Digital Tinfoil Hat: How to Block the Government & Other Privacy Invaders from Connecting to Your Nexus 7 Tablet

The NSA's massive internet spying efforts will continue.

In President Obama's latest press conference, he went public to (in so many words) say that the NSA's spying efforts will continue uninterrupted. This, coming just weeks after the Amash Amendment which would have defunded the program, was narrowly defeated in the House (you can check if your congressmen voted against it here).

What this means is, at least for the foreseeable future, anything you do online might still be getting sucked up by the dragnet of big brother, whether you like it or not (and whether you trust them or not).

Today, I'll be showing you how to block government IP addresses (and those of corporations that may be snooping around to make sure you're not downloading certain copyrighted files) from being able to connect to your Nexus 7 tablet. This can also block connections to adware, spyware, anti-p2p groups, and many other entities that can jeopardize your privacy.

Step 1: Make Sure You're Rooted

You'll need to be rooted, so be sure to check out my Nexus 7 rooting guides for Windows or Mac if you're not already.

Step 2: Enable Unknown Sources

We'll be side-loading, or manually installing, an application (APK file) that's not available in the Google Play Store, so be sure to enable Unknown Sources under Device Administration in Settings -> Security.

Step 3: Install the Xposed Framework

Next, we'll install Xposed on our Nexus 7s, which you might remember seeing in one of my previous softModder guides on customizing Android app icons with free themes.

Xposed is framework created by developer rovo89 that's used to easily mod the Android system with free plugins and no messy ROM flashing. Download the latest version of Xposed Installer (currently 2.1.4) using this link, or head over to the official thread on XDA to check for updated APKs.

Click Ok to download the file.

Once downloaded, tap on the APK file in your Notification tray, or from your Downloads folder.

Then install.

Step 4: Update the Xposed Framework

Launch the Xposed Installer and tap the button for Install/Update. Wait until you see Done to be sure it's installed and updated.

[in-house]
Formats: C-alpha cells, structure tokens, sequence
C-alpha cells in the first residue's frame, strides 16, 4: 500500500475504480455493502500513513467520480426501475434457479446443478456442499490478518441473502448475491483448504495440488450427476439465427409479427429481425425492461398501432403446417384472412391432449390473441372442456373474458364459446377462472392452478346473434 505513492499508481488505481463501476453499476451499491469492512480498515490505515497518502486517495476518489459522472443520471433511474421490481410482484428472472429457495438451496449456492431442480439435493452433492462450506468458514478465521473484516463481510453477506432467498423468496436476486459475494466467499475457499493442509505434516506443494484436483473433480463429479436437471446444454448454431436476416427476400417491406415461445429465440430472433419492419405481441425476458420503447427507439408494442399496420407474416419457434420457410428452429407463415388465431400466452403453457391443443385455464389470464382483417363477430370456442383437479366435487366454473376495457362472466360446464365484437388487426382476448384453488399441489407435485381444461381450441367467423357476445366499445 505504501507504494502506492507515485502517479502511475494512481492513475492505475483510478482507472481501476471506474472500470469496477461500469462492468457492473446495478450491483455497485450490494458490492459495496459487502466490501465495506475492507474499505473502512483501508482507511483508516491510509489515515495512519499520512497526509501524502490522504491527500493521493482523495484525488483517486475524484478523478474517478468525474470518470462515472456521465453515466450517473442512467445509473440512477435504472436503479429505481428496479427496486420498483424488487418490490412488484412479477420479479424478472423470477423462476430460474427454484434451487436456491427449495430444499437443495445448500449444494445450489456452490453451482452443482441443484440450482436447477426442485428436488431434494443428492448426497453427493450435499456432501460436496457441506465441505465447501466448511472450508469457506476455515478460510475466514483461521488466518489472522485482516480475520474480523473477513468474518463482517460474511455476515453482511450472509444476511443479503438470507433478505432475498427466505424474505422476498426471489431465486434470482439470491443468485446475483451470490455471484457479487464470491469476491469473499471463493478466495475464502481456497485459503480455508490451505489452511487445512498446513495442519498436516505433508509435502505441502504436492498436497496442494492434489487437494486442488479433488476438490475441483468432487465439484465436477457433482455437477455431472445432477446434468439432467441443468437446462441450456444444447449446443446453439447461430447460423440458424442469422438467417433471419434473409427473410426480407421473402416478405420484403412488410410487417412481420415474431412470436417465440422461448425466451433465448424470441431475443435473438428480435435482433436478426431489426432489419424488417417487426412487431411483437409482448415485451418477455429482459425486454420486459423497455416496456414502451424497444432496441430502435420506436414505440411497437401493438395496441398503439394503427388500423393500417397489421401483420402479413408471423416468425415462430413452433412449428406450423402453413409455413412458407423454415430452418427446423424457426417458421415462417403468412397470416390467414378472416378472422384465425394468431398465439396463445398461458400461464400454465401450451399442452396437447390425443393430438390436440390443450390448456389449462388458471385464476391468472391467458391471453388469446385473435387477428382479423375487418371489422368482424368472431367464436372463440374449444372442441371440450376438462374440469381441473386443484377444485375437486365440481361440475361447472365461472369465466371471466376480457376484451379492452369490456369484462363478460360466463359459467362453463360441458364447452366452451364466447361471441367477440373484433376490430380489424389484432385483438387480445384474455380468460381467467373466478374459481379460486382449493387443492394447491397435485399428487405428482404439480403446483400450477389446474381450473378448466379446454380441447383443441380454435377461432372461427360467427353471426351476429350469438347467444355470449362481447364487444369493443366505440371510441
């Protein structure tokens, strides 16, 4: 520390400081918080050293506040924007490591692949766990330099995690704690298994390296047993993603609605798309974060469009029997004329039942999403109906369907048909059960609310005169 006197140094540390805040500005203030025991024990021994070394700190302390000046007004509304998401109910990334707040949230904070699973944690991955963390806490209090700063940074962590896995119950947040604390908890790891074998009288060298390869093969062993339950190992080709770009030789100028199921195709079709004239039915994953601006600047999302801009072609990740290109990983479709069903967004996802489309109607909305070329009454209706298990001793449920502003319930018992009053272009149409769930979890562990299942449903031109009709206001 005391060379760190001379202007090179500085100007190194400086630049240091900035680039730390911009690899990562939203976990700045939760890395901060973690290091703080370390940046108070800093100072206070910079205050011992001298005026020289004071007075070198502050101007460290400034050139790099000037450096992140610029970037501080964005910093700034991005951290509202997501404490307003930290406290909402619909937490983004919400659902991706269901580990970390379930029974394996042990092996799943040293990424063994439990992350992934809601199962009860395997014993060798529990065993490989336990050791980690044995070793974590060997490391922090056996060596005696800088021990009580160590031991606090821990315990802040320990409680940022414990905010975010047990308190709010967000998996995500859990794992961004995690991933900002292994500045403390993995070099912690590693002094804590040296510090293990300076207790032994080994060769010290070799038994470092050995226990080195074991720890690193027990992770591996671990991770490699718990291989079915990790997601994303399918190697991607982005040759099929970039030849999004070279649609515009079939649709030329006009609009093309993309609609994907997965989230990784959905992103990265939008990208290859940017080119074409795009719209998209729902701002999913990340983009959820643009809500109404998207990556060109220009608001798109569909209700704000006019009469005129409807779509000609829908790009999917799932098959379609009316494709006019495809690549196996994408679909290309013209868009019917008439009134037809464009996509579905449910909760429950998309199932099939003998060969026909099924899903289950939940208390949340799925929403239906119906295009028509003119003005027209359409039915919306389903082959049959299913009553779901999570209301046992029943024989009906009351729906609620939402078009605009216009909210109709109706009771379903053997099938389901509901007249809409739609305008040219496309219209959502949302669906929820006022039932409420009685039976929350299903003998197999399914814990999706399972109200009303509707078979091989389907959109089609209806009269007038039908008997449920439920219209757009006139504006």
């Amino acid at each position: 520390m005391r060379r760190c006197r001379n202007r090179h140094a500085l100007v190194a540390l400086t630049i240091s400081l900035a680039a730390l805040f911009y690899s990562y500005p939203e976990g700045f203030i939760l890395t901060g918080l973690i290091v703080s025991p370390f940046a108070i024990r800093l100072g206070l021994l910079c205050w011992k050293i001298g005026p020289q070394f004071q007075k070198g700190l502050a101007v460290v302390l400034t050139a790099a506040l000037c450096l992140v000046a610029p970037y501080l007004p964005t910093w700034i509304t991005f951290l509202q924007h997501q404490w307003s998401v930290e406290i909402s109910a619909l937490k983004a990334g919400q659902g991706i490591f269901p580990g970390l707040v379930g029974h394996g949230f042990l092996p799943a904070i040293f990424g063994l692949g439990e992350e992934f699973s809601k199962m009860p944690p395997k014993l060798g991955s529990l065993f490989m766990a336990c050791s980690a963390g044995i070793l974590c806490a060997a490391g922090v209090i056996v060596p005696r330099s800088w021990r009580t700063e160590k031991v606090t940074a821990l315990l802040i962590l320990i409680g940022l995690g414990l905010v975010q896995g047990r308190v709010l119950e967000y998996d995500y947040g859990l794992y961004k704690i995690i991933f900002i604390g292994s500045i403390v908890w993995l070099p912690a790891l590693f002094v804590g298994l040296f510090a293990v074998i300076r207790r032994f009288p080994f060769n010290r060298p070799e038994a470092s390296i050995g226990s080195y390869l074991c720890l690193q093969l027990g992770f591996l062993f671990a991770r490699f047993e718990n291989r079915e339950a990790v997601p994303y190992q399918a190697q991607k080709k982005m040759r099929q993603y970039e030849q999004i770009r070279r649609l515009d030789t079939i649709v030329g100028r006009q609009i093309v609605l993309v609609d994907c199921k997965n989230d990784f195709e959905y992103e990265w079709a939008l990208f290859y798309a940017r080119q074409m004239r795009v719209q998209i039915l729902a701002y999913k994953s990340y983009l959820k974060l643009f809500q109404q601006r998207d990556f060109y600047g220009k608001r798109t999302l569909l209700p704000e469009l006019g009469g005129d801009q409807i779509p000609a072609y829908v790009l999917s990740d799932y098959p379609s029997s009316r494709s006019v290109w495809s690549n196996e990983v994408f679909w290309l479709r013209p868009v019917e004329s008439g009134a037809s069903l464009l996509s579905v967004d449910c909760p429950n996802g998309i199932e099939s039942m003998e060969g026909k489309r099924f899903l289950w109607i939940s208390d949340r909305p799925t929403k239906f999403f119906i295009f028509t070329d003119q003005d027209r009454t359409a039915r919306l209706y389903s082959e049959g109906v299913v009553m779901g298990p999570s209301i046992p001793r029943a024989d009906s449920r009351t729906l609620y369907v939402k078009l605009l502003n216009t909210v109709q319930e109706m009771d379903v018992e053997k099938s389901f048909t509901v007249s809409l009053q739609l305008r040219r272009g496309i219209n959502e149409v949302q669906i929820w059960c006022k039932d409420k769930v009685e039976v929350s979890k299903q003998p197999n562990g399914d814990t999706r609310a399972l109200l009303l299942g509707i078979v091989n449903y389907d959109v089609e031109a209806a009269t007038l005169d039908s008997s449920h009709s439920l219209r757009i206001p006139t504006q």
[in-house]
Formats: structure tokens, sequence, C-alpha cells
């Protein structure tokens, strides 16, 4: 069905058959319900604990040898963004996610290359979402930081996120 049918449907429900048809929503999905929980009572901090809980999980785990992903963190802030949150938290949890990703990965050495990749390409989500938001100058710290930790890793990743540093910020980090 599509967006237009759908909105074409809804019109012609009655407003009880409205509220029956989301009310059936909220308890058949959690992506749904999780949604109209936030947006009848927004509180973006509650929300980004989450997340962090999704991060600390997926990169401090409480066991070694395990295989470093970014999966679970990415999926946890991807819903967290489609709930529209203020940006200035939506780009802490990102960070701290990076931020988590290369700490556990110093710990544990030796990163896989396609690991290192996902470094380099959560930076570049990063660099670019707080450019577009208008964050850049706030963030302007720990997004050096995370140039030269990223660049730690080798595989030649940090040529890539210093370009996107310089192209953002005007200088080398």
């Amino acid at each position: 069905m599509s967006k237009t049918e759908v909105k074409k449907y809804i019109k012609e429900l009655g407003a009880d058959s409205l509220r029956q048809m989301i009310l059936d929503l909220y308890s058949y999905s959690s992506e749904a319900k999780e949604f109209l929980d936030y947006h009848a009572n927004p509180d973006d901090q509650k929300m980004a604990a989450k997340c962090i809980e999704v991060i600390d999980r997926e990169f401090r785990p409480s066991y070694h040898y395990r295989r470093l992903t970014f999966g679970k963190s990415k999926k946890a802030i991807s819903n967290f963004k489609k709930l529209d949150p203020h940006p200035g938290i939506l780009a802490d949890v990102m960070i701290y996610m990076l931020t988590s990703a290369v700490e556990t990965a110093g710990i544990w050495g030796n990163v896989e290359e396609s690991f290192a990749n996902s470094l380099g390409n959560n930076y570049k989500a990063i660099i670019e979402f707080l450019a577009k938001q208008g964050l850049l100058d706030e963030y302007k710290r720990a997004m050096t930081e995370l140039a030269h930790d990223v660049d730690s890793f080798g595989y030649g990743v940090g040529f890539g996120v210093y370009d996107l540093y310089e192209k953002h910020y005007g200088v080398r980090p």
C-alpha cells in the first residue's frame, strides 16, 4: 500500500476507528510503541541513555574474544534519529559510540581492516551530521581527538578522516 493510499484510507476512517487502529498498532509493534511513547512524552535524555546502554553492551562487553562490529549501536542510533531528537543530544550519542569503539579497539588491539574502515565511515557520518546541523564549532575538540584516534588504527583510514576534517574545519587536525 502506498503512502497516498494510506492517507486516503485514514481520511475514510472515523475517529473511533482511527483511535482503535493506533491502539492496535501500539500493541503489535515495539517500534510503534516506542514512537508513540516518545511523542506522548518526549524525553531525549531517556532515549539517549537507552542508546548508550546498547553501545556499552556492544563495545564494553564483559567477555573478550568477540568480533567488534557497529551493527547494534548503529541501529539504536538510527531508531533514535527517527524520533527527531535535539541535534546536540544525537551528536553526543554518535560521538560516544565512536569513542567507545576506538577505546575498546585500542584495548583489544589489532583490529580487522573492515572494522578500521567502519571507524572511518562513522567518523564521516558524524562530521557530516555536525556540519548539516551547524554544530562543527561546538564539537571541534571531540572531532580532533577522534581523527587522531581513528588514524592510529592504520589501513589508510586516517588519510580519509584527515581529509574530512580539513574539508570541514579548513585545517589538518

Follow up with a reboot.

Step 5: Install PeerBlock

We'll be using an app called PeerBlock for Android by DragonHunter. This app is downloadable from Google Play, but is an Xposed module and only works with Xposed.

To put it simply, PeerBlock is a firewall for the paranoid. It blocks any and all IP addresses that can be considered big brother, a major corporation, or a threat to personal security.

The Backstory of PeerBlock

Originally, PeerBlock was written for Windows computers as a tool for P2P file sharers to avoid being monitored by big corporations that may have them under their radar. A much earlier program called PeerGuardian was released back in 2003, but after official development stalled, PeerBlock was made from its open-sourced code. Remember when people were being sued in court for file-sharing? PeerBlock and the earlier PeerGuardian were made to lower the chances of that happening.

Remember: Sharing copyrighted content is illegal. I don't condone piracy.

Step 6: Enable PeerBlock in Xposed

After PeerBlock is installed, we'll need to enable the PeerBlock module in Xposed. Launch back into Xposed and navigate to the Modules tab. Check the box for PeerBlock for Android to enable it.

By default, PeerBlock will not block any IP addresses, or anything for that matter—it needs to have a data file or a block list in order to function. The original Windows version of PeerBlock automatically downloads block lists, but we'll be manually downloading lists to PeerBlock.

Important Note: Launch PeerBlock

Before continuing any further, make sure to launch PeerBlock at least once so it makes the needed folders on your SD card.

Step 7: Finding Block Lists on Your Computer

On a computer, head over to I-BlockList and scroll down through the various paid and free block lists. Read the description for them to know what each block list blocks. As an example, I'll download the ads block list. Just copy and paste the URL into your browser and the block list will be prompted for download.

If you reach a page full of IP addresses, your browser has opened up the block list instead of downloading it.

To fix this, just simply click File -> Save Page As... to save that page; make sure the file saves a .TXT plain text file.

Step 8: Transfer Your Block Lists to Your Nexus 7

Next, plug in your Nexus 7 to your computer and transfer the lists to the PeerBlockLists folder on the root of your SD card.

Once done, you can now unplug your tablet from your computer.

Step 9: Load Your Block Lists in PeerBlock

Once again, launch PeerBlock on your tablet. Look for the BLOCK LISTS tab (you'll see your transferred block lists) and tap the button for Rebuild cache blocklist. We're telling PeerBlock to load the blocklists so it knows what to block.

Reboot your tablet afterwards and you'll then be blocking ads, spyware, the government, or anything else that you've chosen to block!

Step 10: Using PeerBlock

PeerBlock will run in the background as a system process. You can launch it to see which apps have made connection to the internet and if any connections have been blocked.

And that's all there is to it! Tell us in the comments section below if it worked for you.

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